Is this a family run business?

Last weekend we held our first Open Farm Day in quite awhile. We love opening our farm to our community and it does our souls so much good to see our followers and neighbors enjoying our animals and eating our cheese. Ideally, every weekend would be Open Farm Weekend, but, unfortunately, all of this (picture me gesturing around at all the poop on the farm) takes manpower to run and right now we don't have enough. But, what we do have, is awesome.

While chatting with a visitor this weekend she said to me, in reference to the people we had helping, “So, is this like, a family run business?”

My answer was yes.

This business is run by Matthew and I. We are the husband and wife owners and operators. We handle the majority of milkings and herd care. We are also the only cheesemakers and, even though it’s our least favorite task, we can usually be found packaging cheese at 11 pm the night before a market.

Leo, Matthew’s younger brother, also lives on the farm while he goes to college. Leo is responsible for the daily chores (morning and afternoon) that includes feeding the 80+ heartbeats we have living on this farm. Leo is also highly proficient in milking which allows us to leave the farm for a few days at a time, and, as a general rule, he is willing and able to help with whatever we need from him. He’s also great at accents, always has music playing around him, and is THE BEST Uncle.

Every farm needs a Leo.

Every farm also needs an Annie and Johnny. This husband and wife team, in conjunction with their son, who happens to be Giz’s best friend, are a force of perfection. You know how to tell if someone loves your farm as much as you do? Have them sell at a Farmer’s Market. As a general rule owners outsell employees at markets. It makes sense if you think about it. An owner is absolutely and completely vested in the product. They also know everything that went into making it, and, more importantly, they know how much is riding on the success of a market. In short, owners know what bills they need to pay and how much they need to make at a market in order to cover them. They’re hungrier. You could also argue that when an owner talks about their product at a market they’re more passionate and more engaged. All of this translates to more sales.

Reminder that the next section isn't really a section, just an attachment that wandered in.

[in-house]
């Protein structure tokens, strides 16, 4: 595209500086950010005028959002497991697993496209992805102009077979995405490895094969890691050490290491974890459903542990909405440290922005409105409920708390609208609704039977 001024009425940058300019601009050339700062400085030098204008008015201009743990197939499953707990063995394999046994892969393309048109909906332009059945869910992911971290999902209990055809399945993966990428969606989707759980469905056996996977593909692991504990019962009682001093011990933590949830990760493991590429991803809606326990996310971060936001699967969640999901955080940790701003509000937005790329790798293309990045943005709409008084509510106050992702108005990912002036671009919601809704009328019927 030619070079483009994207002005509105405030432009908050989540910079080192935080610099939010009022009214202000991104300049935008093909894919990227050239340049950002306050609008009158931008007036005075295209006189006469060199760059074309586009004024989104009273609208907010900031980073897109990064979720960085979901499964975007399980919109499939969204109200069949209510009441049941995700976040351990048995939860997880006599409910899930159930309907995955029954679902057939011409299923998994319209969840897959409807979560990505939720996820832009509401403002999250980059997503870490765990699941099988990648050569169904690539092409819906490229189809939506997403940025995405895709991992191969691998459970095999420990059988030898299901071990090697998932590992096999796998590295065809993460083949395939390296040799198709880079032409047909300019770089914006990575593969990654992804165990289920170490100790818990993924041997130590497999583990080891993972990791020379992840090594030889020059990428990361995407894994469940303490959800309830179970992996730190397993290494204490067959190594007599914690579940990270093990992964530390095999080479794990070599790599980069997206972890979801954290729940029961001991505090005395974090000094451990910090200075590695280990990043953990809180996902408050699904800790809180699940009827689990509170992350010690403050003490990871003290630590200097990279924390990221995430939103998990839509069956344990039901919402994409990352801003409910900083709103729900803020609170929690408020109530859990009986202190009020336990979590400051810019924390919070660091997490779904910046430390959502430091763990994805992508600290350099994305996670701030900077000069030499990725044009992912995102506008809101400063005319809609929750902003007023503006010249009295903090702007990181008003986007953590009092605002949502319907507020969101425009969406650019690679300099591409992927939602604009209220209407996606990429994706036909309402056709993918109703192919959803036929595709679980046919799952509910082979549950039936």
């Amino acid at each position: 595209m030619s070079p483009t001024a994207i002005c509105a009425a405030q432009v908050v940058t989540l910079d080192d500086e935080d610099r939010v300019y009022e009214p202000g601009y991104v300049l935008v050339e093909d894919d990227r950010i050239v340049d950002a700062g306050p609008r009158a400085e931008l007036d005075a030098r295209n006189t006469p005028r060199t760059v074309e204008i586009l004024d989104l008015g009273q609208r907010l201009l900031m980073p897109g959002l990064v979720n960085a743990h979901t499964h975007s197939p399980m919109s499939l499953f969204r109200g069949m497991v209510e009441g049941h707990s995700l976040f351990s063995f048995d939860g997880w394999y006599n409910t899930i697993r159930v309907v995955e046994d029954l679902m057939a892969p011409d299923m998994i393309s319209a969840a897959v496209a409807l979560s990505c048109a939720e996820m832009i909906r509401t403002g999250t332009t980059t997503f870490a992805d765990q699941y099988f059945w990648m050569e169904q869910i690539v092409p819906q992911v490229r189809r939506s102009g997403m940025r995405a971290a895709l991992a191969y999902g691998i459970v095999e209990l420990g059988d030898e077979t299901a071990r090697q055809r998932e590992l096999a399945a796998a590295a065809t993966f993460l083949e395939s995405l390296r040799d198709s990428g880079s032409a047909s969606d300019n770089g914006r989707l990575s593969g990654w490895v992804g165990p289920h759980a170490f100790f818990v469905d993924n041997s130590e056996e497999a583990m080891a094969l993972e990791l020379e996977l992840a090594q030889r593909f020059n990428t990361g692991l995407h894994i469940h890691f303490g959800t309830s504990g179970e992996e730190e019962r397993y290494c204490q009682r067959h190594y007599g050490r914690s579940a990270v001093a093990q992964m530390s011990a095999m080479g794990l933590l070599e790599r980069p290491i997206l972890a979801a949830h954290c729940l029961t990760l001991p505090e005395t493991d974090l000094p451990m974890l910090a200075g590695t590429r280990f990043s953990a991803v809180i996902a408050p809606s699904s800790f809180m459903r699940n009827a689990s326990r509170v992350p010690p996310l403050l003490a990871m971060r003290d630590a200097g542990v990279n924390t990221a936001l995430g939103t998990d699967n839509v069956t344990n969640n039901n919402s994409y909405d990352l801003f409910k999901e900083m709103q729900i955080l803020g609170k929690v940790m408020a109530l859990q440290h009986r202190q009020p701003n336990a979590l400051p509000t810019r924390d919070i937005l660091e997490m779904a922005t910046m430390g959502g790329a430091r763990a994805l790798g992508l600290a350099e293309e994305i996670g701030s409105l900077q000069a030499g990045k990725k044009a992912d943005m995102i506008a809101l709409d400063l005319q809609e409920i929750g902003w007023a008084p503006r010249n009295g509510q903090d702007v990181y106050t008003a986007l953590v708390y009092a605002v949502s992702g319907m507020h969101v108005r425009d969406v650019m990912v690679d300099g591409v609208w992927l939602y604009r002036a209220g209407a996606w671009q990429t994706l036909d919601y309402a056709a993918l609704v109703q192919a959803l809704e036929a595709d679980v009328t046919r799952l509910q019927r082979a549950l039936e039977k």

When Annie and Johnny volunteer to work our markets (you read that right, we don’t pay them) they outsell Matthew and I. Every.Single.Time. And you know what? Save for a few technical cheesemaking questions, they are always able to answer every market goers question about our farm and our product without even asking us. The way our animals are raised, the way we milk, the way we make cheese, shoot, even the names of every animal, they know it all. And we never even had to tell them. They’ve just spent so much time working on this farm that they’ve gleaned the knowledge from experience. Last Open Farm Day Annie sold cheese while Johnny did a dump run and then spent 5 hours turning a downed tree into firewood. On most days of the week you can find our families together at the farm, working, playing, or eating.

Because the food, people. Matthew and I grow it, but Annie and Johnny know how to cook it. And boy can they can cook it. Last night Annie made pork roast (from our pigs) and halloumi (from our goats) while Johnny dazzled all of us with his goat cheese cheesecake (the main ingredient was our chevre). I’ve said it before but I’ll say it again: Farmer’s have access to the most incredible ingredients in the world. Either what we are growing on our farms or what we are trading for at Farmer’s Markets. Rarely do we have the time to do these ingredients justice.

Which is why every farm needs an Annie and Johnny.

Of course, these people are so much more than that.

When we got invited to Cochon 555 (that's us up there, out for a night in the big bad city) th they were right there with us. When we got picked up by a distributor they rejoiced just as much as we did. When we have to process animals they’re right alongside us. And when we have to make hard decisions around putting animals down they’re shedding just as many tears as us.

When my dad died they trekked the 7 hours down to Oregon to grieve with us. When our son was born Annie was in the room taking photos, some of which will never see the light of the day, because frankly, no one needs to see “that” much of Rachael in labor ;)

This is also probably the point where I throw in we’re very close but we don’t wife swap. Because, no judgment, that’s just not for us.

Friends are the family you make for yourself, and that’s exactly what we did. Our children are being raised as siblings—My mother and Matthew’s mother are grandparents to all of them. We expect the same amount of hard work from their four year old as we do ours.

It doesn’t necessarily take a village to raise a child, but dang, it is nice. And between Uncle Leo and Nana and Uncle Johnny (which is what our kids call them), we’ve created a pretty cool little village here.

So when you ask, is this a family run business?

Yes. Yes it is.

And we are so lucky.

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